With the increasing performance demands that athletes face daily, overtraining at both an amateur and professional level is a real concern that needs to be carefully monitored to prevent unnecessary injuries developing. Following is an outline of the essentials regarding overtraining, some of the warning signs and strategies to maximise performance.


Contrary to popular belief, overtraining is not defined as training daily, but rather an inadequate ratio between training and recovery. This often manifests from physical exertion but also encompasses mental stress and fatigue.


  • Increase in fatigue
  • Underperformance
  • General ache
  • More susceptible to infections
  • Poor sleep
  • Altered emotions
  • Irritable
  • Low mood
  • Change in appetite


Accurate diagnosis is critical to ensure that the athlete is not suffering from another condition or illness that can present similarly to overtraining. It is therefore important for athletes to know what their morning heart rate is when they initially wake up to have a comparative baseline. An elevated heart rate above the baseline can be an objective sign of overtraining. During critical training periods and competitions, an early morning heart rate diary can be beneficial. Gaining feedback from coaching and medical staff regarding performance and other observations can also be valuable in conjunction with psychological questionnaires.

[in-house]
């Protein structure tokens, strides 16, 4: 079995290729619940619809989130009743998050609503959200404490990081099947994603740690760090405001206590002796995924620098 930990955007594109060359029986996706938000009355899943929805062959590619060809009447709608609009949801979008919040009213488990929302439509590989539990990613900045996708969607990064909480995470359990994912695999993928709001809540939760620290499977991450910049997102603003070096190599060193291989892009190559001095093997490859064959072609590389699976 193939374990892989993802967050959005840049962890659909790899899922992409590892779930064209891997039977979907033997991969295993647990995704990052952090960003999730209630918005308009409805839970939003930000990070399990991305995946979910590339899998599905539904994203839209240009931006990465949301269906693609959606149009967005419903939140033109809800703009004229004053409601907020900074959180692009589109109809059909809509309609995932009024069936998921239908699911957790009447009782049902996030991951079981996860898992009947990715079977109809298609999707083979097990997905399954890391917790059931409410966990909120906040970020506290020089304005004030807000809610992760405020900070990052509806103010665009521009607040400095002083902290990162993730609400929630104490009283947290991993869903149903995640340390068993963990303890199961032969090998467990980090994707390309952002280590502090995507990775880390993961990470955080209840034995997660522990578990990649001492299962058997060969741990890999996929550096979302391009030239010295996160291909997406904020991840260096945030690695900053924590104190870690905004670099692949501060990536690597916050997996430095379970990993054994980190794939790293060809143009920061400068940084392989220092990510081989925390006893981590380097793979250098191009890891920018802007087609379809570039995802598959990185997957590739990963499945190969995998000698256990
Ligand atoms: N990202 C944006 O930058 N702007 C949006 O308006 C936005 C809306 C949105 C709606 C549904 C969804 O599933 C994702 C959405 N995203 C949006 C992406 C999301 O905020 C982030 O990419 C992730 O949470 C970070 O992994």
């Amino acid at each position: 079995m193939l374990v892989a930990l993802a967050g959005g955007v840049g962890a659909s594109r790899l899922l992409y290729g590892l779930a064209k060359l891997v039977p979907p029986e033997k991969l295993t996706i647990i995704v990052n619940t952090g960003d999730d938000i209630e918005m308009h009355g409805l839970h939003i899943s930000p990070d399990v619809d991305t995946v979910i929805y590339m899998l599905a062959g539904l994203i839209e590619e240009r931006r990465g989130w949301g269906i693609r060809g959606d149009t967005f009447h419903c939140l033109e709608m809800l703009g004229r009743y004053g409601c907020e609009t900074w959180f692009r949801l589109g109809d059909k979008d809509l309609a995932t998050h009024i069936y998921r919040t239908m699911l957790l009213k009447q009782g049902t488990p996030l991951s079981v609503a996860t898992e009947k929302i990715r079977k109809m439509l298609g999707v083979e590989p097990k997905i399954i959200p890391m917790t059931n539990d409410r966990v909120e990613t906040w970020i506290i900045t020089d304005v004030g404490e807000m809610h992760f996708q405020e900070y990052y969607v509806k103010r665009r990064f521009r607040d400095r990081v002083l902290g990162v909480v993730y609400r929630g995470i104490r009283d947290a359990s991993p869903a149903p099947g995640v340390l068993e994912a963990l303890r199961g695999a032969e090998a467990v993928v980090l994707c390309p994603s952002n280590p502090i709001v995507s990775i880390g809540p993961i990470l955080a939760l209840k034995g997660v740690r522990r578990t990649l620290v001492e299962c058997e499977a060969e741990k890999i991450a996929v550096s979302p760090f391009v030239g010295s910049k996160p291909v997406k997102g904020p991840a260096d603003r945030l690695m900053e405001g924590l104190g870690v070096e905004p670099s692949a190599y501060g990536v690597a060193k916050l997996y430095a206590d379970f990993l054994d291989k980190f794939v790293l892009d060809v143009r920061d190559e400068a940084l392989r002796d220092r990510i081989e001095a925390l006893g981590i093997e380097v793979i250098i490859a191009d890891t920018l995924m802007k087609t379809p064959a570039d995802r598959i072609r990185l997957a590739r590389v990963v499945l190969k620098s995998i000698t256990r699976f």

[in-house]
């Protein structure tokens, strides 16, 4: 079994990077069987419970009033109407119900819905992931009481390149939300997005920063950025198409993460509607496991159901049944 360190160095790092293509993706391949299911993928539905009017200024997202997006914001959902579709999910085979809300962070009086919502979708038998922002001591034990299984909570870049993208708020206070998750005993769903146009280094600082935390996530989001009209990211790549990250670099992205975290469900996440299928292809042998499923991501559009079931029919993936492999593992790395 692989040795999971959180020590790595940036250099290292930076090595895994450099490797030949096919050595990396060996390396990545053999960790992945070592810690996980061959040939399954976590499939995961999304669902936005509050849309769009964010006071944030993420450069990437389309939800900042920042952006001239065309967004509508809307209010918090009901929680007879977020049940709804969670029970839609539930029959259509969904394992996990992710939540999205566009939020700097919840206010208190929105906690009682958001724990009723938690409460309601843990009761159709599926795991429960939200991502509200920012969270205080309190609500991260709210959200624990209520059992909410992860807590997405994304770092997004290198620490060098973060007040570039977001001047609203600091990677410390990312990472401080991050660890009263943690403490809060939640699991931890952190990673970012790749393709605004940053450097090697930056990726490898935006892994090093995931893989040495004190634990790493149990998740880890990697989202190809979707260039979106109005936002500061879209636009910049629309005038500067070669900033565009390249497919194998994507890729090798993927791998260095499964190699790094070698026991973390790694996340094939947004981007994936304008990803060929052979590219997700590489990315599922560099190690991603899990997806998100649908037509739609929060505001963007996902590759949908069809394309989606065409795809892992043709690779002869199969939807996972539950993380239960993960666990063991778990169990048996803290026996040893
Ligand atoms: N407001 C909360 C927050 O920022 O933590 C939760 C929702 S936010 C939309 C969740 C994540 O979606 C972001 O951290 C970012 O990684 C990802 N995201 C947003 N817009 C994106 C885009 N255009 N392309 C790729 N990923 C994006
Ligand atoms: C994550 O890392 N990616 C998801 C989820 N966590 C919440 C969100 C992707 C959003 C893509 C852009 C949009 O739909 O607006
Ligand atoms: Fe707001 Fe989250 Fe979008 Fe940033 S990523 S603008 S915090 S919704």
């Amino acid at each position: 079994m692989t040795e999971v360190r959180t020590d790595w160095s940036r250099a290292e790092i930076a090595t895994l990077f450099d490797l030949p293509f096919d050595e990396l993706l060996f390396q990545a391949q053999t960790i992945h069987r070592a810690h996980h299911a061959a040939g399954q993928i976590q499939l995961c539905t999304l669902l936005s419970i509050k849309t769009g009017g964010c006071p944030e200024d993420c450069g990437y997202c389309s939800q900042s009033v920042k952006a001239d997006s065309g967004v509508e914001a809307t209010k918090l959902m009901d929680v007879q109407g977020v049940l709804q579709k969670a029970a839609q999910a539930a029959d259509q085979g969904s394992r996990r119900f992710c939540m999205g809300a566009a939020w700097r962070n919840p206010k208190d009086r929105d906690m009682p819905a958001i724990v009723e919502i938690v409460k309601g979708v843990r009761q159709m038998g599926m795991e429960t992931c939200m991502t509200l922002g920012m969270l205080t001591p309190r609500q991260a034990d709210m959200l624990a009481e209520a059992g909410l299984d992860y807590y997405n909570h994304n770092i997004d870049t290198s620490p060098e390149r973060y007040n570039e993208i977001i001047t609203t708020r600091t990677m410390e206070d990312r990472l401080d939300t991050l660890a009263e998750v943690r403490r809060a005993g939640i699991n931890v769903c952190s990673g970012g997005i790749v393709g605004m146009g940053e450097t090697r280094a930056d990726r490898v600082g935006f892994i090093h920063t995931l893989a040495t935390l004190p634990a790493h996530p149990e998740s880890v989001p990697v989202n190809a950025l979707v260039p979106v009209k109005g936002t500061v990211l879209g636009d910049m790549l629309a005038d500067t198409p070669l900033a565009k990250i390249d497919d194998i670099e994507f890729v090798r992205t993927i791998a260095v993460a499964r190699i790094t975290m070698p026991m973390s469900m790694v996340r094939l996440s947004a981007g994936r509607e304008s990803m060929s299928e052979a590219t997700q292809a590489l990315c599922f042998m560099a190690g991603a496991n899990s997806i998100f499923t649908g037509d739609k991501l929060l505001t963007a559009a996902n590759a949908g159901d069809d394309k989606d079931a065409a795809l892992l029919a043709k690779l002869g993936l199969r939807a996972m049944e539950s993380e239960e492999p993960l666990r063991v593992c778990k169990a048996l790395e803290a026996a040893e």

Inappropriate training load and monitoring

  • Training progressions unrealistic
  • Inadequate cool downs and rest periods
  • High mental stress and fatigue
  • Excessive competitions/ heats/ tryouts
  • Inappropriate return to sport programs post injury/ illness


Appropriate treatment can fast track recovery so a timely return to sport can be achieved. As such, a progressive active recovery has been shown to assist in recovery complimented by adequate nutrition, hydration and addressing any underlying psychological issues.

It is therefore important to recognise the early signs of overtraining to ensure training and ultimately competitive performance are not jeopardised in the athlete.

Rob Vander Kraats [B. Phty., GradCert (Sports Physio)., Cert (Integrative Medicine)] is the Director of Next Generation Physiotherapy and is on the Sports Physio Australia Committee. He consults at 291 Warwick Road in Greenwood, and can be contacted on 9203 7771.